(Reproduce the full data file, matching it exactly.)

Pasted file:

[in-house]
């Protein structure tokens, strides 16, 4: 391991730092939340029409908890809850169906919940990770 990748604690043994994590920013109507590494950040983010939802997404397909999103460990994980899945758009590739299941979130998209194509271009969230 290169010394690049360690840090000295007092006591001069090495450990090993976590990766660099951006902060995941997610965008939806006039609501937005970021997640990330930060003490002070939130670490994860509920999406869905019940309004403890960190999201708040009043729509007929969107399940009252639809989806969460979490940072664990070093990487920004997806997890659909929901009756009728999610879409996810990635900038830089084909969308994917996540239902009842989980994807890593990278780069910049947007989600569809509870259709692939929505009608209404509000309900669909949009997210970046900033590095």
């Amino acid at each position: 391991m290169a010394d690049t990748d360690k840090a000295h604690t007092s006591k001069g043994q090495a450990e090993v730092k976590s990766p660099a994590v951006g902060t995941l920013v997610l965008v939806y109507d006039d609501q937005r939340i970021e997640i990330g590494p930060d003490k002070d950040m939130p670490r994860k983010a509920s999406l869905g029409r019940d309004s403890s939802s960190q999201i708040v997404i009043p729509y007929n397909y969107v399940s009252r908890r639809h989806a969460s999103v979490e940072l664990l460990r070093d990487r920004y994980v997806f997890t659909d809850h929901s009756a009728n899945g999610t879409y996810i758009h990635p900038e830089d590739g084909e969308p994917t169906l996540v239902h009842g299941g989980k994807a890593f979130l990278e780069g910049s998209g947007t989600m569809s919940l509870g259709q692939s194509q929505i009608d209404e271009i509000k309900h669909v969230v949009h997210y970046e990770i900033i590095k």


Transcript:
[in-house]
């Protein structure tokens, strides 16, 4: 391991730092939340029409908890809850169906919940990770 990748604690043994994590920013109507590494950040983010939802997404397909999103460990994980899945758009590739299941979130998209194509271009969230 290169010394690049360690840090000295007092006591001069090495450990090993976590990766660099951006902060995941997610965008939806006039609501937005970021997640990330930060003490002070939130670490994860509920999406869905019940309004403890960190999201708040009043729509007929969107399940009252639809989806969460979490940072664990070093990487920004997806997890659909929901009756009728999610879409996810990635900038830089084909969308994917996540239902009842989980994807890593990278780069910049947007989600569809509870259709692939929505009608209404509000309900669909949009997210970046900033590095």
């Amino acid at each position: 391991m290169a010394d690049t990748d360690k840090a000295h604690t007092s006591k001069g043994q090495a450990e090993v730092k976590s990766p660099a994590v951006g902060t995941l920013v997610l965008v939806y109507d006039d609501q937005r939340i970021e997640i990330g590494p930060d003490k002070d950040m939130p670490r994860k983010a509920s999406l869905g029409r019940d309004s403890s939802s960190q999201i708040v997404i009043p729509y007929n397909y969107v399940s009252r908890r639809h989806a969460s999103v979490e940072l664990l460990r070093d990487r920004y994980v997806f997890t659909d809850h929901s009756a009728n899945g999610t879409y996810i758009h990635p900038e830089d590739g084909e969308p994917t169906l996540v239902h009842g299941g989980k994807a890593f979130l990278e780069g910049s998209g947007t989600m569809s919940l509870g259709q692939s194509q929505i009608d209404e271009i509000k309900h669909v969230v949009h997210y970046e990770i900033i590095k």